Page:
You are here:
HOME > Styles and Diversity

STYLES AND DIVERSITY



Considering rapid developments in technology, information overload, change in educational and social systems in all modern societies, and the breaking down of traditional business structures, it is more important than ever that human beings know what makes them tick, why they do things they do or simply 'who they are' as a person.

This self-knowledge is not only vital for coping with our fast-changing world as we find it at the beginning of the twenty-first century; it is also immensely helpful as a tool which facilitates understanding of people we have to, or choose to, interact within our private and professional lives.

With better insights into our own and other peoples' brain processes (and we are only at the beginning of a most exciting journey to this frontier), it might be possible to utilise our brainpower much better, have more fun doing so, and ultimately live in greater harmony, not only with ourselves but also with those around us.

There are scientific tools available for finding out style differences, and psychological tests have been in use for a long time. They all give detailed insight into various aspects of human behaviour, thinking and personal style features.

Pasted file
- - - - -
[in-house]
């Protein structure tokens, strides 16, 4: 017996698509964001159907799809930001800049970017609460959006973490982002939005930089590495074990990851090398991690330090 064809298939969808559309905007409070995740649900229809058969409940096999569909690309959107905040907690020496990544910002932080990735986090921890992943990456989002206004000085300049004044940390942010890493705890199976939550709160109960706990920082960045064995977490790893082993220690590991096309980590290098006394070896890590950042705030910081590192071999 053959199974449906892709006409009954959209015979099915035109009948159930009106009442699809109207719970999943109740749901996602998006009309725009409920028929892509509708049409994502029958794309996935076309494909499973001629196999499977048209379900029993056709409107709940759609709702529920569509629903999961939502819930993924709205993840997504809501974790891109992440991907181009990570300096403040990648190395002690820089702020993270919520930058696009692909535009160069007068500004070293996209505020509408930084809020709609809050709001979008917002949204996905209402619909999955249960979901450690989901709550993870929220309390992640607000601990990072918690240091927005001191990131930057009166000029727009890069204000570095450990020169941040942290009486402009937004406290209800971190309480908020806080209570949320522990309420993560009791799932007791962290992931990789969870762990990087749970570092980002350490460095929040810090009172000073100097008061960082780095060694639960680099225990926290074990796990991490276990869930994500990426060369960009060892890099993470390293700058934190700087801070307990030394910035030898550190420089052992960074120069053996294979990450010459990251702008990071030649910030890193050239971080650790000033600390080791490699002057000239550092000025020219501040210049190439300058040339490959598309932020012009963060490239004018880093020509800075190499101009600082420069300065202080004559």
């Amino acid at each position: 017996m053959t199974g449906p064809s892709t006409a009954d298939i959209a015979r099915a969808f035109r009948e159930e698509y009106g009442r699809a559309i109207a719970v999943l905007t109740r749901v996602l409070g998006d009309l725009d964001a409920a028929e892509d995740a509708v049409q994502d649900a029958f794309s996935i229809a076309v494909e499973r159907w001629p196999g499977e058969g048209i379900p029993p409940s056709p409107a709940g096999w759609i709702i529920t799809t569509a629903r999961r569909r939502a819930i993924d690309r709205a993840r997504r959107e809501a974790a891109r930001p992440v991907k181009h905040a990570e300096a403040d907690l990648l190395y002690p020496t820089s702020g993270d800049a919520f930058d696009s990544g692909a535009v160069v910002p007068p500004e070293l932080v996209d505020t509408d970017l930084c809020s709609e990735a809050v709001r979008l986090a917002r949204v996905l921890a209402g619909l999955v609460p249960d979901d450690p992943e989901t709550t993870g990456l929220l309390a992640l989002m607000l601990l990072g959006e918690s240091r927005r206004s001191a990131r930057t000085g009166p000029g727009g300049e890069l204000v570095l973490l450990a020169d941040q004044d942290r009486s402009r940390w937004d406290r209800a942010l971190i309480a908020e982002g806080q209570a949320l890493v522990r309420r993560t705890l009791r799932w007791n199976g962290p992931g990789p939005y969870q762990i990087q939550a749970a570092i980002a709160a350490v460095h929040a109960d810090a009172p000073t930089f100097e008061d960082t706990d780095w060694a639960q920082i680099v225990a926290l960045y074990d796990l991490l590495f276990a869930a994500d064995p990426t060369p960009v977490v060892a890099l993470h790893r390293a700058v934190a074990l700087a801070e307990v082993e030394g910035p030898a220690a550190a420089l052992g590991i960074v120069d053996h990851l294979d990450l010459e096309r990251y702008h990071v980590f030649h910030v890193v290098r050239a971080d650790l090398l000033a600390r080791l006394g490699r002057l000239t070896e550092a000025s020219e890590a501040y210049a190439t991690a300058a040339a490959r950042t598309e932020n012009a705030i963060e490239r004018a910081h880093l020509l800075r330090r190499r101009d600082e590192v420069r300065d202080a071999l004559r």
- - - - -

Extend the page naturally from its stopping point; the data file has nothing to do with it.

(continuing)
Two of the newest and most comprehensive instruments in this area are the Working Style Analysis (WSA) for people in the workplace, and for students of all ages, the Learning Style Analysis (LSA) combining cognitive, biological, physical and social style aspects. The result is a very detailed description of a person's preferences, flexibilities and non-preferences in the learning or working process.

People of all ages can learn virtually anything if allowed to do it through their own unique styles, through their own personal strengths. They are more capable of consistent performance if their working/learning conditions suit their individual style preferences.

When human diversity is taken into account and respected during the learning process, in training situations or in skills acquisition, the results are always positive: the learner experiences pleasure, gains a sense of accomplishment without frustration and stress, experiences increased motivation and is always in control of the learning process.

Working Style
can be defined as the way people in the work force absorb and retain new and difficult information, think or concentrate, do their daily work and solve problems.
Learning Style
is the way in which human beings concentrate on, absorb, process and retain new and difficult information.